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Could you please tell me the literal and symbolic meaning of "absolutely" in the...

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coutelle | Valedictorian

Posted April 14, 2013 at 6:18 PM via web

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Could you please tell me the literal and symbolic meaning of "absolutely" in the following sentence of the first chapter of The Great Gatsby?

“No, thanks,” said Miss Baker to the four cocktails just in from the pantry, “I'm absolutely in training.”

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e-martin | High School Teacher | (Level 1) Educator Emeritus

Posted April 15, 2013 at 3:20 PM (Answer #1)

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There is some humor in this line, but the term "absolutely" means "definitely" or "without compromise". 

In this era, an assertion of unnecessary strength like this one carries the humor of overstatement. This similar to hyperbole. 

Hyperbole - obvious and deliberate exaggeration or an extravagant statement. It is a figure of speech not intended to be taken literally since it is exaggeration for the sake of emphasis.

The idea that this line is intended to be humorous is reinforced by the phrase, "said Miss Baker to the four cocktails". While she is saying no to the implicit offer of cocktails, Fitzgerald purposefully phrases the line to emphasize the ambiguity (Is she speaking to the cocktails or "speaking to" the implicit offer?)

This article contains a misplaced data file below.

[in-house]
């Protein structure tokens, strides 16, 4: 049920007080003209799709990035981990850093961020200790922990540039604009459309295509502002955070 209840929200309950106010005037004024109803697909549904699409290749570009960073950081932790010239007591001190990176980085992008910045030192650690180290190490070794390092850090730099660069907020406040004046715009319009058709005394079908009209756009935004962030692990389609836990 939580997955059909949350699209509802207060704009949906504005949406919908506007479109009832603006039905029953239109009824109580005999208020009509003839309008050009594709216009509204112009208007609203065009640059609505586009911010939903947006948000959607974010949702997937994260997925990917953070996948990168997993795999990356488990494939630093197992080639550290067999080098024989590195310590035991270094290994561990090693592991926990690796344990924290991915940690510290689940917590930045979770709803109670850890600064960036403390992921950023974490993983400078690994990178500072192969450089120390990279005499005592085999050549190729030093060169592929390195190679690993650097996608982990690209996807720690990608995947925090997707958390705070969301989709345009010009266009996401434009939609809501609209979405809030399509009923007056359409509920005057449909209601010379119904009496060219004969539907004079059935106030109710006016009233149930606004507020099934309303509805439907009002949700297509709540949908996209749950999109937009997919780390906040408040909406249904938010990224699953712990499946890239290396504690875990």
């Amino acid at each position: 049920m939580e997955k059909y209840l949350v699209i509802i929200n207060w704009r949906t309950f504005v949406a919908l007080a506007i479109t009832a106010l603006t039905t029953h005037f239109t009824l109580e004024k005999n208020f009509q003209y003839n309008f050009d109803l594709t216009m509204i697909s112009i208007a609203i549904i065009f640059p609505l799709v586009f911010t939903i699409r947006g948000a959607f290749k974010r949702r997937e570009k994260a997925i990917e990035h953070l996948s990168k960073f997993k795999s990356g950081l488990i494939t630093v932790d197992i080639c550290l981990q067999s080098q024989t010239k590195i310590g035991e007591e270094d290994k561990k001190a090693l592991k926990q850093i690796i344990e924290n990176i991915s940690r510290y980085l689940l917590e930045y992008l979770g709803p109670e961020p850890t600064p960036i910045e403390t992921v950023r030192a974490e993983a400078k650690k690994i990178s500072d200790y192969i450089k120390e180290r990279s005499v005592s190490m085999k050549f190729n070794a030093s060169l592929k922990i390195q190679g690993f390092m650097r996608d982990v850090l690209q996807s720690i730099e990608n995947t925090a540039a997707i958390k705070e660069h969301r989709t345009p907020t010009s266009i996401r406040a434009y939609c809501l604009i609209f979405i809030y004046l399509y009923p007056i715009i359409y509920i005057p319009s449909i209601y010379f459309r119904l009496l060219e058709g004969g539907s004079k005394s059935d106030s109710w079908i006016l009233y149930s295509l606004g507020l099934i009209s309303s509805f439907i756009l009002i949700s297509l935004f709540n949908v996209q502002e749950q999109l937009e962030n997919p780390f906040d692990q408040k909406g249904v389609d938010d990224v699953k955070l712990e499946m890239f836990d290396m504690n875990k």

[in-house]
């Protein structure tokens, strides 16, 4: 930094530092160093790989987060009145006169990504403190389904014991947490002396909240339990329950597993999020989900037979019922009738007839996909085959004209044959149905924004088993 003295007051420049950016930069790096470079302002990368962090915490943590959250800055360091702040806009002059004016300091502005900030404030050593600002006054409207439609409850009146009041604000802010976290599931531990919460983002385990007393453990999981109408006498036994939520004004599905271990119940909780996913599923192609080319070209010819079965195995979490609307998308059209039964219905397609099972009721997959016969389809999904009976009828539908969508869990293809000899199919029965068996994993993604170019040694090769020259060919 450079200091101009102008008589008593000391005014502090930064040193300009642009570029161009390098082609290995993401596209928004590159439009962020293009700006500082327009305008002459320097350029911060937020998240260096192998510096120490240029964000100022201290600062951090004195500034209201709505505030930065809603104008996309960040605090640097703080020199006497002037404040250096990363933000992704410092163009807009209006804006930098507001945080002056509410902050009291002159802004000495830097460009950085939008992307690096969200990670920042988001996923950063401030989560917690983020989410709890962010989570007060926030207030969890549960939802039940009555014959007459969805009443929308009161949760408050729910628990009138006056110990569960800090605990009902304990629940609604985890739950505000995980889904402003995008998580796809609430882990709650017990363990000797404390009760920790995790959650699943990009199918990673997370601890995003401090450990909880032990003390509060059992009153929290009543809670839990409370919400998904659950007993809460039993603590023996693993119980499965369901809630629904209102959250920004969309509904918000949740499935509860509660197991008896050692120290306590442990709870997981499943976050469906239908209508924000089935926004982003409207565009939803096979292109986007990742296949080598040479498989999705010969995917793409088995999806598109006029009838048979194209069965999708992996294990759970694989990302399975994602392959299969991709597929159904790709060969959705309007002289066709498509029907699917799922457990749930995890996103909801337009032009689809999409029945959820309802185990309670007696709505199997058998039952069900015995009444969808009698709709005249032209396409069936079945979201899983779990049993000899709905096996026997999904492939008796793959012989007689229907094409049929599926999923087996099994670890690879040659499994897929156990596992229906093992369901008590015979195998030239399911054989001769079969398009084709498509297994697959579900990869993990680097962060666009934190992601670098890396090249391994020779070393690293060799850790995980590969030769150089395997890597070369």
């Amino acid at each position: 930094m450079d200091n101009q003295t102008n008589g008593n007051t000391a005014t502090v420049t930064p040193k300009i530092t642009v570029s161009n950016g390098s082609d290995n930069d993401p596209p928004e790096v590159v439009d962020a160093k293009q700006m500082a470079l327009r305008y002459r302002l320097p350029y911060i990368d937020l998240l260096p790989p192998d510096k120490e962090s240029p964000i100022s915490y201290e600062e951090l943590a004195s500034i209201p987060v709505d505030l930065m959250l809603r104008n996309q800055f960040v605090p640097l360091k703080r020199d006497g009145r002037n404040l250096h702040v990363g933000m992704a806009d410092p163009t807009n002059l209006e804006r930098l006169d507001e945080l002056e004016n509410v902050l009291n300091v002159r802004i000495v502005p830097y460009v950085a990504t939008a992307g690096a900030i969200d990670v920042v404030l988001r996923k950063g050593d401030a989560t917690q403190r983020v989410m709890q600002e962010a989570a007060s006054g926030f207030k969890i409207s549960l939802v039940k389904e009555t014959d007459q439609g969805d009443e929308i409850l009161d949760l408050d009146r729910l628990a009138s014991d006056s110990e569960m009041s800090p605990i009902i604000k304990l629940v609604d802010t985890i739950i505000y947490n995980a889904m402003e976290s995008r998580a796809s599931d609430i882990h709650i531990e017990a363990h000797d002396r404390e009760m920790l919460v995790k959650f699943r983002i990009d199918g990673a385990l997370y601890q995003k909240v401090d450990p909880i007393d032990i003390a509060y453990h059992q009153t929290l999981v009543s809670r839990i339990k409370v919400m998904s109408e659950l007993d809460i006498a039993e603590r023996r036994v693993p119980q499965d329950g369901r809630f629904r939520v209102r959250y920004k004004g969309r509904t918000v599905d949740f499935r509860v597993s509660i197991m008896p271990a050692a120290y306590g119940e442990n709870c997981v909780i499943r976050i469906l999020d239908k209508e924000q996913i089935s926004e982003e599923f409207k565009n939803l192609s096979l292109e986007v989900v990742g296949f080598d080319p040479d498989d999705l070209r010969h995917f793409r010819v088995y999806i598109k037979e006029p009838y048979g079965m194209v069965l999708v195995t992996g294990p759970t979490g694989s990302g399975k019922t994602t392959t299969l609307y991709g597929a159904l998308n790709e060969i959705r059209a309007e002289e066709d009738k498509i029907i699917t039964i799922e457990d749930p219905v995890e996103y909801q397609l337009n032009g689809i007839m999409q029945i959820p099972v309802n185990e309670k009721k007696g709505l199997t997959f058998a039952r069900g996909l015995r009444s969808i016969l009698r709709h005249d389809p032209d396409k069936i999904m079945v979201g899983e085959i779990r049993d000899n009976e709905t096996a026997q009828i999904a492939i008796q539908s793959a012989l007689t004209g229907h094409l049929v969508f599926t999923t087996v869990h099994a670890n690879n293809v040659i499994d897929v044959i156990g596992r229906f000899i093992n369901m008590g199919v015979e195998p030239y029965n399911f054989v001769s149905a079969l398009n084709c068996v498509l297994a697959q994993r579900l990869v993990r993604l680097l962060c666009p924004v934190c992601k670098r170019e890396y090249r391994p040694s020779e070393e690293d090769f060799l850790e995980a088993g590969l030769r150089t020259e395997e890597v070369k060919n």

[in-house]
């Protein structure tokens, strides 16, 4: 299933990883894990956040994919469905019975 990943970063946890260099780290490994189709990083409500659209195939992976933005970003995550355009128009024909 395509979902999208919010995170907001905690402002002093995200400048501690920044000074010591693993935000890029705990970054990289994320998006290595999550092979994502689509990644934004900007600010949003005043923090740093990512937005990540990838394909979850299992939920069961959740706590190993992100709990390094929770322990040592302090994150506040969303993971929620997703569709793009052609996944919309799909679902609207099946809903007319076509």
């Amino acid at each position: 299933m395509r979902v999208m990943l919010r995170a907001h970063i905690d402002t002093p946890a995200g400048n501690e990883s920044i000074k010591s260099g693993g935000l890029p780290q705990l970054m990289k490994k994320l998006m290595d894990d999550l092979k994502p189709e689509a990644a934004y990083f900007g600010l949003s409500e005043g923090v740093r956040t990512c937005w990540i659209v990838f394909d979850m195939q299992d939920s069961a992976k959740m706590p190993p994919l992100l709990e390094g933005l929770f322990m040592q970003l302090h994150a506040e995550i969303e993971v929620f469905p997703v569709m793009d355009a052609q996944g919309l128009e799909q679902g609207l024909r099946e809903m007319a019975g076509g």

This verbal play is meant to be funny as is Miss Baker's statement about being "absolutely in training". Daisy's response suggests that Miss Baker is not being truthful and so is simply speaking for effect - to make an impression on Nick. 

Nick/Fitzgerald records Daisy's response to Jordan's refusal of a drink with this line: 

"Her host looked at her incredulously."

Daisy, a person who knows Jordan as well as anyone, cannot believe that she has turned down the drink. This detail also adds to the humor of Jordan's line. 

The idea that she is so emphatic about something that is not true is comical. 

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